The oil rule: Whoever has the oil makes the rules

Tom Friedman, in his new book Hot, Flat, and Crowded, makes a pretty powerful argument that the US’s addiction to oil helps finance fundamentalist Islam and represses democracy. The main point: Having oil means dictators can finance repressive institutions (police etc.) and bribe the populace into apathy.

Here is a graphical telling of the same story:

World oil reserves chart

Looks pretty persuasive to me. Tom Friedman argued for a "patriotic" gas tax in the US back in 2001. Seems as good an idea now as it was then. (Chart from Daily Galaxy, via Jon Udell)

Tom also says that no country with more than 50% of its income from oil is a democracy. I am not totally sure of the numbers here, but I wouldn’t call Norway undemocratic. Update, thanks to Twit from mgjosefsen: Norwegian exports of oil and natural gas was 52% of total Norwegian exports in 2005. Share of GNP was about 25 %. We seem to be an exception, in other words.

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2 thoughts on “The oil rule: Whoever has the oil makes the rules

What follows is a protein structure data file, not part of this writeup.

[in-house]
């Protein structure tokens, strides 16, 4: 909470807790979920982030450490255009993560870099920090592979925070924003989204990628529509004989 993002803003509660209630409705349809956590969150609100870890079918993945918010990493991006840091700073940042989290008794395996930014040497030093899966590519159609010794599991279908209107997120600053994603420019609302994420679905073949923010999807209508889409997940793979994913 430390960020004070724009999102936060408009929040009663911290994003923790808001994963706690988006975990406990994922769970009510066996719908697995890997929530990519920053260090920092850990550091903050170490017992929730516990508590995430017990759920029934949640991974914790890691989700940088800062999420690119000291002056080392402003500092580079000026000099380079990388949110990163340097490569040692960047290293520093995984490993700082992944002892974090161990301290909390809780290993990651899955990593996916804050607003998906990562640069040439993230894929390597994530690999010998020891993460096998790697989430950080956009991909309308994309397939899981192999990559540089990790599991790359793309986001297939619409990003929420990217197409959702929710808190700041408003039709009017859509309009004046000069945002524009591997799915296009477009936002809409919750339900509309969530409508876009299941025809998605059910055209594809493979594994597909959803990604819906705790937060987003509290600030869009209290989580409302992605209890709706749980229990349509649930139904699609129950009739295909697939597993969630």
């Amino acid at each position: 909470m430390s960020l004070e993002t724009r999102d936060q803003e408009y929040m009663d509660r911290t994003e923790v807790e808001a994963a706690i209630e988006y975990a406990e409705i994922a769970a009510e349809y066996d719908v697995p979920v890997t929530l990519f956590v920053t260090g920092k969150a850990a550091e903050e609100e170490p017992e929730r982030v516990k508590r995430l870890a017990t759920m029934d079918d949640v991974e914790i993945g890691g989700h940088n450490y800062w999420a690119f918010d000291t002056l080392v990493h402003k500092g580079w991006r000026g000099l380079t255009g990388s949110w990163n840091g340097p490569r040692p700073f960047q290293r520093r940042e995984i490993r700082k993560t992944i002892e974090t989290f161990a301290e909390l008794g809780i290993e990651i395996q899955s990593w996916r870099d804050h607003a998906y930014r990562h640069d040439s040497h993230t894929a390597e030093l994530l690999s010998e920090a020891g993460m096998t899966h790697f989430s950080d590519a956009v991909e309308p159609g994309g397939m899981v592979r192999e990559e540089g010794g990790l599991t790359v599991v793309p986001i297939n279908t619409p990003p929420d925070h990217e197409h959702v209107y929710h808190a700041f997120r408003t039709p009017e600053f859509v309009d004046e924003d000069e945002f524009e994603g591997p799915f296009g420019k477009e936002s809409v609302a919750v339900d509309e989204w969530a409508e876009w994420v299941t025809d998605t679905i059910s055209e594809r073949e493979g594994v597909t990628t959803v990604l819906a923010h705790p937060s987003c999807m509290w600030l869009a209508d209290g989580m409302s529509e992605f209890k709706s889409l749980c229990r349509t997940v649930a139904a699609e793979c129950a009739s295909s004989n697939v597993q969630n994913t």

1. Alex

    There are fundamental problems with this graphic and the message behind this.
    1 – Basically it does not measure total energy reserves (vs Coal, Tars Sands, etc)
    2 – Why is the US one country and the EU many?
    3 – It does not show current production
    4 – It does not energy use growth
    Friedman’s comment on the democracy is somewhat accurate, but it really a subset of the resource curse. Oil, Gold, Diamonds etc are curses for developing country because they allow for private rewards that are not directly related to the electorate.

  2. Peter Kauffner

    A gas tax hike just isn’t going to happen. Eighty-five percent of Americans oppose it. Why not drilling or nuclear power? Because Friedman’s real agenda has nothing to do with terrorism or democracy.

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